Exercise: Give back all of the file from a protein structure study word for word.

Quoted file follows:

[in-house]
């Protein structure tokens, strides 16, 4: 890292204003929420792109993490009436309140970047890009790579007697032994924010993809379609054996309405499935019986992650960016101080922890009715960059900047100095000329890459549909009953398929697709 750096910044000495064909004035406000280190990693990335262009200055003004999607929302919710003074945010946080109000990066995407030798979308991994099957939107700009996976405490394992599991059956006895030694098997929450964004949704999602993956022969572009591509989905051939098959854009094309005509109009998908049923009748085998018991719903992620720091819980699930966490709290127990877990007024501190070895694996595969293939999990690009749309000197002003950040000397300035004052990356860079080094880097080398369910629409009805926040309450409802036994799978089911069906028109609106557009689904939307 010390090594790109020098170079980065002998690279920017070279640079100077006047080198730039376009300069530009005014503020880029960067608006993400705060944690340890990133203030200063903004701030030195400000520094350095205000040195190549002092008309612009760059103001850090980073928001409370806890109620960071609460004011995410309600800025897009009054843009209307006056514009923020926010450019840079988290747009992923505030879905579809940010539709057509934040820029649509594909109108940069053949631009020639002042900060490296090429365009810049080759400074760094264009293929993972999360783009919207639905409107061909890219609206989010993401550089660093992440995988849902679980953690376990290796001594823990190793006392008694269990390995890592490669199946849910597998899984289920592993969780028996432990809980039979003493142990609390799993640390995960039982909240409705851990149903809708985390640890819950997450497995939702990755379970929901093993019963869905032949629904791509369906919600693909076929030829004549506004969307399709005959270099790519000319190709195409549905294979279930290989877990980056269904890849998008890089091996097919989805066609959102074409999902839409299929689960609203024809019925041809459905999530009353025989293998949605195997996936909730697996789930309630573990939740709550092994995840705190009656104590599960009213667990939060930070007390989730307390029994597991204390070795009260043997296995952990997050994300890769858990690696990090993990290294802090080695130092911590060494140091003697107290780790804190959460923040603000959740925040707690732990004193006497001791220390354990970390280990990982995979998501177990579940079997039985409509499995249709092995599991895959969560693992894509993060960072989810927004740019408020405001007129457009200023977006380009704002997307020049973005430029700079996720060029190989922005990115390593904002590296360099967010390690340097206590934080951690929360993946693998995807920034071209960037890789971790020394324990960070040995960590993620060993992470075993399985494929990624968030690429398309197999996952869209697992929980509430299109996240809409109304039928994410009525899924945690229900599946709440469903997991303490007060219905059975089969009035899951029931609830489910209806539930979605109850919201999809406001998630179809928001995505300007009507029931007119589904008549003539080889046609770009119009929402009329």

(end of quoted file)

[in-house]
């Protein structure tokens, strides 16, 4: 890292204003929420792109993490009436309140970047890009790579007697032994924010993809379609054996309405499935019986992650960016101080922890009715960059900047100095000329890459549909009953398929697709 750096910044000495064909004035406000280190990693990335262009200055003004999607929302919710003074945010946080109000990066995407030798979308991994099957939107700009996976405490394992599991059956006895030694098997929450964004949704999602993956022969572009591509989905051939098959854009094309005509109009998908049923009748085998018991719903992620720091819980699930966490709290127990877990007024501190070895694996595969293939999990690009749309000197002003950040000397300035004052990356860079080094880097080398369910629409009805926040309450409802036994799978089911069906028109609106557009689904939307 010390090594790109020098170079980065002998690279920017070279640079100077006047080198730039376009300069530009005014503020880029960067608006993400705060944690340890990133203030200063903004701030030195400000520094350095205000040195190549002092008309612009760059103001850090980073928001409370806890109620960071609460004011995410309600800025897009009054843009209307006056514009923020926010450019840079988290747009992923505030879905579809940010539709057509934040820029649509594909109108940069053949631009020639002042900060490296090429365009810049080759400074760094264009293929993972999360783009919207639905409107061909890219609206989010993401550089660093992440995988849902679980953690376990290796001594823990190793006392008694269990390995890592490669199946849910597998899984289920592993969780028996432990809980039979003493142990609390799993640390995960039982909240409705851990149903809708985390640890819950997450497995939702990755379970929901093993019963869905032949629904791509369906919600693909076929030829004549506004969307399709005959270099790519000319190709195409549905294979279930290989877990980056269904890849998008890089091996097919989805066609959102074409999902839409299929689960609203024809019925041809459905999530009353025989293998949605195997996936909730697996789930309630573990939740709550092994995840705190009656104590599960009213667990939060930070007390989730307390029994597991204390070795009260043997296995952990997050994300890769858990690696990090993990290294802090080695130092911590060494140091003697107290780790804190959460923040603000959740925040707690732990004193006497001791220390354990970390280990990982995979998501177990579940079997039985409509499995249709092995599991895959969560693992894509993060960072989810927004740019408020405001007129457009200023977006380009704002997307020049973005430029700079996720060029190989922005990115390593904002590296360099967010390690340097206590934080951690929360993946693998995807920034071209960037890789971790020394324990960070040995960590993620060993992470075993399985494929990624968030690429398309197999996952869209697992929980509430299109996240809409109304039928994410009525899924945690229900599946709440469903997991303490007060219905059975089969009035899951029931609830489910209806539930979605109850919201999809406001998630179809928001995505300007009507029931007119589904008549003539080889046609770009119009929402009329």